Virological suppression reduces clinical progression in patients with multiclass-resistant HIV type 1

Laura Bracciale, Simona Di Giambenedetto, Manuela Colafigli, Giuseppe La Torre, Mattia Prosperi, Rosaria Santangelo, Simona Marchetti, Roberto Cauda, Giovanni Fadda, Andrea De Luca

Risultato della ricerca: Contributo in rivistaArticolo in rivista

10 Citazioni (Scopus)


The virological and immunological outcomes in patients carrying multiclass-resistant HIV-1, their predictors, and their impact on disease progression were investigated. Antiretroviral-experienced patients carrying at least one primary resistance mutation (IAS-USA 2006) to two to three classes of antiretroviral drugs were analyzed for achieving an HIV-1 RNA <50 copies/ml, a CD4 count increase of >200 cells/microl from baseline, and progression to an AIDS-defining event or death. Survival analysis was performed using the Kaplan-Meier estimates and predictors of different outcomes were analyzed using Cox's regression models. A total of 236 patients were identified. Of these 73% reached HIV-1 RNA <50 copies/ml. Higher genotypic sensitivity score of the salvage regimen, lower viral load, and more recent calendar year at genotyping were independently associated with virological response. Immunological response (58%) was predicted by a more recent calendar year, the achievement of an undetectable viral load, and higher CD4 counts at genotyping. Thirty-three patients showed clinical progression: achieving HIV-1 RNA <50 copies/ml predicted AIDS-free survival, independently from other significant cofactors. In individuals with multiclass-resistant HIV-1, virological suppression and immunological recovery are becoming more easily accessible with more recent therapies. The achievement of virological suppression is a strong predictor of reduced clinical progression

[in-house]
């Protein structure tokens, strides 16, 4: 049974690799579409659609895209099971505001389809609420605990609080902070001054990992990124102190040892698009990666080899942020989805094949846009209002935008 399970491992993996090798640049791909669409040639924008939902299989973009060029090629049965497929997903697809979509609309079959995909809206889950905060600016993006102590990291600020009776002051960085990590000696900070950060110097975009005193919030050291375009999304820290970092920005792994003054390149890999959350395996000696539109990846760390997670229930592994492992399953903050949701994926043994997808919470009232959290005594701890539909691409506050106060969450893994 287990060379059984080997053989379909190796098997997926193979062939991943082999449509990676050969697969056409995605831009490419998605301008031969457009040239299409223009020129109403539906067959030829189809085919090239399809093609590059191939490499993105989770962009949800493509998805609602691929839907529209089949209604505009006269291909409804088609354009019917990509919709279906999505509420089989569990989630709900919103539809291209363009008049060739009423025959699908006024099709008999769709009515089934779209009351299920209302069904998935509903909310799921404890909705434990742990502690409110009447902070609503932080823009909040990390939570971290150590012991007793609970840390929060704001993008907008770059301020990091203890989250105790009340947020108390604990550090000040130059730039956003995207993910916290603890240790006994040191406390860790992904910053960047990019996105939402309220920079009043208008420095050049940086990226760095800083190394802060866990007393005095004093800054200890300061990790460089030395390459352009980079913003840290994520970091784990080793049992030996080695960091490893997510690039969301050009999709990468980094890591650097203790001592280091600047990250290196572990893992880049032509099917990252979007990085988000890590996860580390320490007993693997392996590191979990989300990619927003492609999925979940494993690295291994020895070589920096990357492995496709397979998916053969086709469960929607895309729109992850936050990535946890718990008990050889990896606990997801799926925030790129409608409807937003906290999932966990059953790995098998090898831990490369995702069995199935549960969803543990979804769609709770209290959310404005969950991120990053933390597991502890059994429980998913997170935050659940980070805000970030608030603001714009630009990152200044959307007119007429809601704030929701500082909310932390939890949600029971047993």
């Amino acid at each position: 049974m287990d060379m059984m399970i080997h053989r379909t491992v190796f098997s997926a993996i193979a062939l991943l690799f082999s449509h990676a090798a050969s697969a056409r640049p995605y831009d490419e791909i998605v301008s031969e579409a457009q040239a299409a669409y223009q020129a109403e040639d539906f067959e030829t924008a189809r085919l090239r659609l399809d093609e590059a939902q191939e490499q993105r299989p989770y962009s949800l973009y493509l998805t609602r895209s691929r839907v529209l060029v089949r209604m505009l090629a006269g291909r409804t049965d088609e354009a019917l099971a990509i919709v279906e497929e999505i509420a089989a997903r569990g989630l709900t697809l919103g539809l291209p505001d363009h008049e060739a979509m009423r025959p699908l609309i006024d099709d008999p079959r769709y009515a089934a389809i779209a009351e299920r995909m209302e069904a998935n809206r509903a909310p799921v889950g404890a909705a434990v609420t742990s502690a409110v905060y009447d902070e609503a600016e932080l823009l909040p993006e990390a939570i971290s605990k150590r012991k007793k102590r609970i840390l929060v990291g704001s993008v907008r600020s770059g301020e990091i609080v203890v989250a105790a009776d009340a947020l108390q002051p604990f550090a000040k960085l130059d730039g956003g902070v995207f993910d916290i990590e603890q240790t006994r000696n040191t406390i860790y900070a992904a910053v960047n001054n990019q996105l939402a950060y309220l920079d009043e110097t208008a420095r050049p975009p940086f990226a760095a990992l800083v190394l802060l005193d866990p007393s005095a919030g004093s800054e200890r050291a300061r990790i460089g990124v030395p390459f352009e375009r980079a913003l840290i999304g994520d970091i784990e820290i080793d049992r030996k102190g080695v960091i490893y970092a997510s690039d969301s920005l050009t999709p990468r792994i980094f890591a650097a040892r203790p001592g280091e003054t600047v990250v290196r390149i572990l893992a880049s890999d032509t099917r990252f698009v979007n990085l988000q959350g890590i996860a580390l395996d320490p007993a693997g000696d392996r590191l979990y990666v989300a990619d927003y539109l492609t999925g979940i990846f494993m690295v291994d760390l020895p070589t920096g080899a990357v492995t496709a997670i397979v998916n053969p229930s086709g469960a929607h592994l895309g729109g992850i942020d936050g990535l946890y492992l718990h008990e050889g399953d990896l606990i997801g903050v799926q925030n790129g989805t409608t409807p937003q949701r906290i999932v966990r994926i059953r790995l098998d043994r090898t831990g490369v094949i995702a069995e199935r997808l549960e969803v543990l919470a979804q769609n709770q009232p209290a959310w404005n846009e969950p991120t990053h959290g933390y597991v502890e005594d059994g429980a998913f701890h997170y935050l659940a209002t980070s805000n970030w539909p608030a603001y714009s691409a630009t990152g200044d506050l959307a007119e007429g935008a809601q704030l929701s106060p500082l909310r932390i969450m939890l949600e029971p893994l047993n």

Lingua originaleEnglish
pagine (da-a)261-267
Numero di pagine7
RivistaAIDS Research and Human Retroviruses
Stato di pubblicazionePubblicato - 2009


  • HIV-1
  • clinical progression
  • drug resistance
  • virological suppression


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